A.O. asks from Yuba City, CA on March 30, 2008
When to Potty Train
I have a 21 month old son. He like to tell us when he has potty, but after. When should we really start to potty train him? I got a seat, but not sure what to do now. Do I need to read a book? I need Help!
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C.C. answers from Fresno on March 31, 2008
It sounds like he is ready to start the process, if he's able to tell you that he has just gone potty. It is actually a pretty short step from that point to being potty trained.
Now that both of my girls have gone through that stage, I think that the hardest part (for me anyway) was for ME to be ready for them to be potty trained. It is a tough process on moms, because it requires such diligent focus for a few days. I had a few "false starts" on potty training with both girls, and I really feel now that if I'd just fully committed to the process right off the bat, it would have happened faster for both of them. My mistake was to see them resist it a little bit, and I'd go back to diapers, rather than accepting that toddlers like to resist EVERYTHING, and just moving forward with potty training. I mean, if you think about it, using the toilet is a life skill, kind of like being able to eat with a fork, or dress yourself. Nobody ever got all worked up about their kids learning to use a fork, but somehow we have all come to the conclusion that our kids have to lead the potty training process. I say, you think your kid is ready, lead the charge and get that kid out of diapers! =)
That being said, what worked for me was to pick a weekend when I knew I'd be at home with nowhere to go, undress them from the waist down (no pull-ups, no underwear, no pants), and explain that starting today, they would be using the potty EVERY TIME they needed to go potty. Be prepared to sit them on the potty frequently (every 30 minutes or so, watch them like a hawk for cues that they need to go) and be enthusiastic when they actually go in the potty. Be prepared for your child to pee on the floor a few times. Don't be discouraged, and just remind them firmly that they need to make it to the potty next time. For me in both cases, once I fully committed to the process, they were daytime potty trained in 1-3 days.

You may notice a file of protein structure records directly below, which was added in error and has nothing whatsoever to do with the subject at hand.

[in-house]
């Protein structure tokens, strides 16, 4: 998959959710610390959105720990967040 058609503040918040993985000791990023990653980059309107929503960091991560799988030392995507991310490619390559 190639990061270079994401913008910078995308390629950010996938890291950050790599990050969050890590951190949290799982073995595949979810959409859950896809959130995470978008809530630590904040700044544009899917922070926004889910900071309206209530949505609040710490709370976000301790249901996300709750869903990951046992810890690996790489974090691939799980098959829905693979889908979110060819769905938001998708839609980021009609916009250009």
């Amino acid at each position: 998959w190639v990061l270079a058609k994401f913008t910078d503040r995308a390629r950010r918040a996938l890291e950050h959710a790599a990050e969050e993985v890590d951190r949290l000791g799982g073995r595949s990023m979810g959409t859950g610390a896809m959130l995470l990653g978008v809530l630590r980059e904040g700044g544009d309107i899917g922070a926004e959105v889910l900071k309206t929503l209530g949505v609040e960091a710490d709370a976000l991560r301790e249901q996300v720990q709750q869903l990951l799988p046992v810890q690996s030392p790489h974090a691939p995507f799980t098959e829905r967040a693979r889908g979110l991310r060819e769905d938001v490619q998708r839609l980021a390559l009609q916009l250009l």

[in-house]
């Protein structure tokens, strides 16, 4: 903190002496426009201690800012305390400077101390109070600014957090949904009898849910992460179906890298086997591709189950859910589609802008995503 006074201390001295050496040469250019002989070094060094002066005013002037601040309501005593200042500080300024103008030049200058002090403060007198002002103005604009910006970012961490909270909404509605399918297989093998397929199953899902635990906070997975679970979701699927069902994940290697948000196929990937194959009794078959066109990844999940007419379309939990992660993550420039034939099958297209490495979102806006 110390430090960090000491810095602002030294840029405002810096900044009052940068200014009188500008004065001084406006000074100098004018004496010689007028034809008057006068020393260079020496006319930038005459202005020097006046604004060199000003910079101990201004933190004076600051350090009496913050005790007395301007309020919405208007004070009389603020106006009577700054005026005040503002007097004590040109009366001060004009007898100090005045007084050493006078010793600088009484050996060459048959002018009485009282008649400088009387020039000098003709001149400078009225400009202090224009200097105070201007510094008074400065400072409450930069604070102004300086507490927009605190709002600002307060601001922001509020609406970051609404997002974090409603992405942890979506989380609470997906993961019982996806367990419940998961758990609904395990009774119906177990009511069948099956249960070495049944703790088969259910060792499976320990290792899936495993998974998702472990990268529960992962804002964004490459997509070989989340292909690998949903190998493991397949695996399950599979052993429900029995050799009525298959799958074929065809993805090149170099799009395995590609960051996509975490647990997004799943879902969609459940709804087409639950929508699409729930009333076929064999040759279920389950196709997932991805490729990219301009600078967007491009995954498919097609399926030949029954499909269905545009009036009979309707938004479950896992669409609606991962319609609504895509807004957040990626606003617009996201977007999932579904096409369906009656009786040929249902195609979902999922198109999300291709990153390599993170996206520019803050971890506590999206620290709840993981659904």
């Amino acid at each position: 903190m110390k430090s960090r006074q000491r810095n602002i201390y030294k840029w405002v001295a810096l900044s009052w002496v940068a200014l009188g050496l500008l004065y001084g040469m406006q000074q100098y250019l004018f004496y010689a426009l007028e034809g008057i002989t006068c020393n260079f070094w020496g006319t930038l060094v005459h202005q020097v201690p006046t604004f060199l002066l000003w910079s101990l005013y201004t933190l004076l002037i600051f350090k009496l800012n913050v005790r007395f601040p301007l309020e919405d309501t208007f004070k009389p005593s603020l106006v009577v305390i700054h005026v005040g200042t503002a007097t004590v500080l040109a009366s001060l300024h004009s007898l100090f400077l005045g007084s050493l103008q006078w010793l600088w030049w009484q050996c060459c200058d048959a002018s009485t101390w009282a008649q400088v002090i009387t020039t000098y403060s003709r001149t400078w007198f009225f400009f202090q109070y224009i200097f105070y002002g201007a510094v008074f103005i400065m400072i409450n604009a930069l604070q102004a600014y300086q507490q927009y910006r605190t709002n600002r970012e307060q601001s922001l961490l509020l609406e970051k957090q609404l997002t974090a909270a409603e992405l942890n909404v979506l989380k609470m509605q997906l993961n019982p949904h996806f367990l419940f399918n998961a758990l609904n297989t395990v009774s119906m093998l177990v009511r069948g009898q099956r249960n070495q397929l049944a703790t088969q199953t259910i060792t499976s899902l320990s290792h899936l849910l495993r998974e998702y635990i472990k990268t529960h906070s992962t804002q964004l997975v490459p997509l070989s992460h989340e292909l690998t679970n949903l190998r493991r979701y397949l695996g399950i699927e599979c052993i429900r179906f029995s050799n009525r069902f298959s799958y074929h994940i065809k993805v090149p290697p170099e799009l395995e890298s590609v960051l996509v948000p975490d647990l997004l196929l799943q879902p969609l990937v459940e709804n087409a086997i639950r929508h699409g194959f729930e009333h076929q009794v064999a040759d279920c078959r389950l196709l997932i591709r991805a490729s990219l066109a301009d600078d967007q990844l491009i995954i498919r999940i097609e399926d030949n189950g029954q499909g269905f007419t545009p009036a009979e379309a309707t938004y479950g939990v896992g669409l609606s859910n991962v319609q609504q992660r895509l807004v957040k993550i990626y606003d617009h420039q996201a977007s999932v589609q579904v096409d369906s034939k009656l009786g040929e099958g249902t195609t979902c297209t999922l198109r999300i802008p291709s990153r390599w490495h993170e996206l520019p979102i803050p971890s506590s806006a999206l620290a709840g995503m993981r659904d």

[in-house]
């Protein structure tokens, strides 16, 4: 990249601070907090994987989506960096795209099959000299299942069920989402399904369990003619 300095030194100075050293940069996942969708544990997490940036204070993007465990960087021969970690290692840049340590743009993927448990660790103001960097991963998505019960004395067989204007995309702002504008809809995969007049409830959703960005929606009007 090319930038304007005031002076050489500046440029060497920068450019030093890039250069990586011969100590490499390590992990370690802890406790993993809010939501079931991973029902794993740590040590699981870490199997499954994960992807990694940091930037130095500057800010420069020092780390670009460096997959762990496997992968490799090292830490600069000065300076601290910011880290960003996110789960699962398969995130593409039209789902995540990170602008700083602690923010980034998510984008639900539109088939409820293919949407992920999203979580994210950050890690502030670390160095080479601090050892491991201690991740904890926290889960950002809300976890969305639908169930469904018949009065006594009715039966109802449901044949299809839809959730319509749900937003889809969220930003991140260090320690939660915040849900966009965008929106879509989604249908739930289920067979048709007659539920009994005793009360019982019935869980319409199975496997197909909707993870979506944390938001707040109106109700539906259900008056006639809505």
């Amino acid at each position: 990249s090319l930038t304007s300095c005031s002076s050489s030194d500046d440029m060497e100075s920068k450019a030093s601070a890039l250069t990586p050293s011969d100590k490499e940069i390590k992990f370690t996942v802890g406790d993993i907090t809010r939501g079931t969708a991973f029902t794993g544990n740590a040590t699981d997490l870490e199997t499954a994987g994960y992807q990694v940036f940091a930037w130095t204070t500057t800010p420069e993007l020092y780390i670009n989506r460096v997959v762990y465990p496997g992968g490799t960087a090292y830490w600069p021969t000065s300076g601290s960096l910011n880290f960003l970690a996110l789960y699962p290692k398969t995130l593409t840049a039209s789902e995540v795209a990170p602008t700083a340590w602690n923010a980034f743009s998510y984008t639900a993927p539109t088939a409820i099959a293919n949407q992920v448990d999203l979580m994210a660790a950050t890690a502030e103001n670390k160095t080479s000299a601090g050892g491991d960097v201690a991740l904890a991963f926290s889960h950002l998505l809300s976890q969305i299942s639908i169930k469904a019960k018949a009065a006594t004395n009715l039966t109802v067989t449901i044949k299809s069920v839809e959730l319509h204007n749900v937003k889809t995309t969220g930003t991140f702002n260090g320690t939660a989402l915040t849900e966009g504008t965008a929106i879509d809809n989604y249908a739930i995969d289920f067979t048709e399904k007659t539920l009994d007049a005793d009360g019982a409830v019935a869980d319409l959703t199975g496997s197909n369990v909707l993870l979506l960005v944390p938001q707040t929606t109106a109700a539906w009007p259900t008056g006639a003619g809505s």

Both of my daughters cried, threw tantrums, asked for their diapers back, etc during that first day of potty training. Be prepared for it, and just keep saying, "We're going to use the potty for that now!" Just keep reminding yourself, this is a life skill I'm teaching... just like eating with a fork, just like putting clothes on. Not a big deal, not worth getting emotional over, just a skill. (Because having your kid throw tantrums and pee on the floor will totally suck all the life out of you for a day or two, but it's sooooo worth it in the end!)
Good luck with the fun adventure that is potty training! =)
1 mom found this helpful
A.K. answers from Sacramento on March 31, 2008
i have three kids and each of them are so very different in that department.. none of my kids were 100% potty trained before 4. but were interested early. could be my fault and not being on top of it. but i want them to do it when they are ready. my youngest has a small bladder so overdrinks too fast and an accident happens even 5 min after using the bathroom. introduce it, ask him if he wants to try... read books or play music/song games while on the toilet and then i also did a potty chart.. every time she goes potty/ now it's when she stays dry, she gets a sticker or two to put on her chart. she thinks this is really neat. worked with the other two as well. you'll know when he's ready.
T.B. answers from Sacramento on March 31, 2008